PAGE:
• In "The Cryonic Woman", a man who was unfrozen claims he did so because he wanted to meet Shakespeare, his reasoning being "I figured time was cyclical". Although Fry's response is "Nope, straight line", "The Late Philip J. Fry" shows that ultimately, due to the universe repeating eternally, time is cyclical after all.
    • In "Farewell to Arms" Amy mentions the end of the world prophecy tells of Sharksplosions.
    • The second segment of "Anthology of Interest II" features the Earth being invaded by classic 1980's arcade game characters. Years later this winds up being the basis for Pixels.
    • In the fourth film, "Into the Wild Green Yonder", Straw Feminist Frida Waterfall has a quirk of feminizing and masculineizing words ("I will fem-unicate your man-formation"). Cut to present day and the rise in popularity of terms such as 'mansplain' and 'manspread'.
    • In 2001, the episode I Dated A Robot aired and showed an Alternate Universe in which everyone is a cowboy. In 2004, Steel Ball Run came out and is basically the same thing.
  • Informed Wrongness: Bender in "I Second That Emotion." His reason for lashing out at Nibbler was because an unattended can-opener nearly killed him, and as he implied, killed his father in the past. While Bender's behavior later was uncalled for, that can-opener was pretty much a deathtrap for robots.
  • It Was His Sled: Leela's origins and parentage were a big twist when "Leela's Homeworld" first aired, but it's unlikely any viewers make it to that episode without knowing ahead of time these days.
  • Magnificent Bastard: God, also the Robot Devil when he gets serious.
  • Memetic Mutation: A page full of them!
  • Moral Event Horizon: Zapp Brannigan is a grade-A Jerkass, putting himself above others and commanding suicide missions. However, some may argue that he crossed the line in The Beast With a Billion Backs. Kif dies as a result of Zapp making him try to go through the dimensional portal to attack Yivo. After hiding in a shack with Amy and Leela, Zapp begins "reminiscing" about Kif. Zapp then SLEEPS WITH AMY. So, yeah, the jerk used a widow's husband's death, one that he caused no less... to get laid.
    • If he didn't cross it then, Zapp definitely crossed it in "In a Gadda Da Leela." Leela and Zapp crash on an unknown planet, alone and without supplies. Leela is trapped under a fallen tree, and delirious from lack of water, and the Earth has apparently been destroyed. Through the episode, Zapp appears to be helping Leela get better. Then we find out that the planet they crashed on is Earth, and Zapp has not only been using their current predicament for an Adam and Eve Plot-style seduction, but placed the hazards there so that he'd have a better shot at sleeping with Leela (again). The writers themselves seem to know that what Zapp did was unforgivable: they originally planned for Zapp to get off scot-free, but changed it to Leela punishing him in a rather fitting manner.
  • Most Annoying Sound: Leela's boil singing "A-MAAAA-ZING GRAAAAACE!"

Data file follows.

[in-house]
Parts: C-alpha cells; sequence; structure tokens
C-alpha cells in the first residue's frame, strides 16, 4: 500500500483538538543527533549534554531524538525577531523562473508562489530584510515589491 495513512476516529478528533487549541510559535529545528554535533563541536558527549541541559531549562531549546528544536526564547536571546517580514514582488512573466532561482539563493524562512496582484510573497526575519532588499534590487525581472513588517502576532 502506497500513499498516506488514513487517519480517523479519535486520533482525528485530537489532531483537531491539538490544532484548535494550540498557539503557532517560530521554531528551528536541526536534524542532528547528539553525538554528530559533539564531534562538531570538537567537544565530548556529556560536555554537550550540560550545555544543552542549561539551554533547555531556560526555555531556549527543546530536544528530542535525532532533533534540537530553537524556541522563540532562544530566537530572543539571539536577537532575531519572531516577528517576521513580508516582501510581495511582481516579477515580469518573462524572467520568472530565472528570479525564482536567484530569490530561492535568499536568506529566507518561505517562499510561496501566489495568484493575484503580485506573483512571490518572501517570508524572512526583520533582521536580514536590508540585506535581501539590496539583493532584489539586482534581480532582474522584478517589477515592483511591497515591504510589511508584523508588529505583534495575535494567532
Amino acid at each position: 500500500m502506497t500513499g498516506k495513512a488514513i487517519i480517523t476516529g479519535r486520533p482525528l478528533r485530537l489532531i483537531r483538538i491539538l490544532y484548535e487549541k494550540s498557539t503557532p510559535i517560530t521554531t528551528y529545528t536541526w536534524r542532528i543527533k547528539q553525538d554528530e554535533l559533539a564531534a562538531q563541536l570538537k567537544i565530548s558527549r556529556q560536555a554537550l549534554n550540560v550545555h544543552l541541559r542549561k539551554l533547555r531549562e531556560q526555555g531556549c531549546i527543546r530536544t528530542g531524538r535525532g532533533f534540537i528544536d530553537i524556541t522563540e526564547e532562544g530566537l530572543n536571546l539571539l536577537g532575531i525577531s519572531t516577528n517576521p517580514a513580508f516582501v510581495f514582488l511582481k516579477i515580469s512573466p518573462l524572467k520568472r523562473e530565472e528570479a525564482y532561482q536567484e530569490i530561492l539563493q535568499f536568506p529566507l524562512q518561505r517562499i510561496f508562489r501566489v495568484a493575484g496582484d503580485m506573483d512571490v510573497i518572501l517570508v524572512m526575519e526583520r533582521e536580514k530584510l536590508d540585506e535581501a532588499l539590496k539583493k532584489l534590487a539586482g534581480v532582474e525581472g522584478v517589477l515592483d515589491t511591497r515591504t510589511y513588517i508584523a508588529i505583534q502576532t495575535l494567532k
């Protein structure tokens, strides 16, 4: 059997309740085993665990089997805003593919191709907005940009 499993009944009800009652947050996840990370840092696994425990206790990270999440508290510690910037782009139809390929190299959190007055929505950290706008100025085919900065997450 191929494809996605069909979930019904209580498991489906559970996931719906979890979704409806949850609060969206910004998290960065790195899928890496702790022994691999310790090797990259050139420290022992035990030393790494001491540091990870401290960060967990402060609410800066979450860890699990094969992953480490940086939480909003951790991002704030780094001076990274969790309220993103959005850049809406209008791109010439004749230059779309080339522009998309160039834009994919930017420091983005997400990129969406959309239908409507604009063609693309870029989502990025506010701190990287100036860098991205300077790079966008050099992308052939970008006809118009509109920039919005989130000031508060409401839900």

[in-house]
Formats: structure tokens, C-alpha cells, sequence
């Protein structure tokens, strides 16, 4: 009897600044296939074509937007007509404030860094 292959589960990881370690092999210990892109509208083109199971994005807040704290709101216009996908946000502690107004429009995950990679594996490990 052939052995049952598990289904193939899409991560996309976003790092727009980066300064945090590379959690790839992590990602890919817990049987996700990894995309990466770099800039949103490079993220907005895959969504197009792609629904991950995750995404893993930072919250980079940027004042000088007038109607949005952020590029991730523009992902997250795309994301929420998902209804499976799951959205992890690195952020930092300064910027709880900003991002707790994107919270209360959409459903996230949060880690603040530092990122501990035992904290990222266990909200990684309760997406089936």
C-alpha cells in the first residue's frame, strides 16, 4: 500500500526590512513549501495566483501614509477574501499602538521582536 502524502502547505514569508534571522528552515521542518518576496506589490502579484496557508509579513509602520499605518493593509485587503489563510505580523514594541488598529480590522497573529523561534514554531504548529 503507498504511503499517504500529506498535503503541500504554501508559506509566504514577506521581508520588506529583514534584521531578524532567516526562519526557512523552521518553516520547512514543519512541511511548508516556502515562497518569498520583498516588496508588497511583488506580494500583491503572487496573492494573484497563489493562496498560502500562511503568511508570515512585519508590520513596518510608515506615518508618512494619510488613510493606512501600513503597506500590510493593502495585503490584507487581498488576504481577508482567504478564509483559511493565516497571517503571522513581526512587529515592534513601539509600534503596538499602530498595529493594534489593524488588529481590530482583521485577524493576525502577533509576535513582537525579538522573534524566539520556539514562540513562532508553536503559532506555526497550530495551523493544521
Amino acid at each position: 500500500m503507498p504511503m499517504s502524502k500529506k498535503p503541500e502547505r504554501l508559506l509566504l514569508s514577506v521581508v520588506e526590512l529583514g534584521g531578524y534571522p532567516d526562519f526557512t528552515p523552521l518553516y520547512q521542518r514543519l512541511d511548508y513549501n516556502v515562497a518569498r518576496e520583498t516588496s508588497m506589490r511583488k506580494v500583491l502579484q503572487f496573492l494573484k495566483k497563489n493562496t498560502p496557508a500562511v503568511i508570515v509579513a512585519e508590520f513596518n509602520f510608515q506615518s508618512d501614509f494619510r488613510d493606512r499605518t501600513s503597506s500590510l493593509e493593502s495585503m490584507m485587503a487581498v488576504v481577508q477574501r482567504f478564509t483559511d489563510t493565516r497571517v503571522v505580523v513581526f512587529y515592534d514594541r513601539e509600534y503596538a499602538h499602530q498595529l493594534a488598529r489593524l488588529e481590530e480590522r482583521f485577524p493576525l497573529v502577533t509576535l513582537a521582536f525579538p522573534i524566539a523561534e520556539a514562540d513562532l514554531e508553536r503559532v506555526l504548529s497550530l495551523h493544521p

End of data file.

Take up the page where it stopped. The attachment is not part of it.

• Narm: An in-story example:
    Fry: "Bone-itis"? That's a funny name for a horrible disease.
  • Nausea Fuel: Fry drinking a tub of beer that others have spat out in "Fun on a Bun".
    • Fry drinking bathtub eggnog that turns out to be scented bathwater for Zoidberg in "A Tale of Two Santas."
      • Bender drinking the alcohol-flavored water Professor Farnsworth was bathing in and commenting on the flavor being a fine cognac with a hint of aged scrotum on "Benderama."
    • Bender as a morbidly obese human.
    • "Murder on the Planet Express" manages to best them all, with Leela eating Fry's kidney. Made even worse when you consider that at this point, they're dating.
  • Never Live It Down: Leela's one night stand with Zapp. Mostly because he references it every single time they share a scene, though the later episodes don't mention it at all.
  • No Problem with Licensed Games: Game of Drones, a game based on the show, has excellent animation and catchy music. It's also at a good difficulty level - it's not so hard that it's frustrating, but it's not so easy that it's boring.
  • Older Than They Think: The "Do you remember [X]? Pepperidge Farm remembers." joke had been done in "A Fishful of Dollars", seven years before Family Guy did it in "Hell Comes to Quahog".
  • Painful Rhyme: In "Fry and the Slurm Factory", the Grunka-Lunkas use terribly forced rhymes in their songs.
    Grunka lunka dunkity-gredient
    You should not ask about the secret ingredient!
  • The Scrappy:
    • Mr. Wong. Sexist, stupid, and demeaning to everyone, he's earned a lot of haters who wished he died in Into the Wild Green Yonder. And given that sexism and possessive behavior towards one's children are Chinese stereotypes, he might even qualify as an Ethnic Scrappy.
    • The "Susan" butt boil is quickly getting a lot of this for various reasons, such as it being an already outdated joke in an already topical-heavy episode, and for just having a really annoying voice.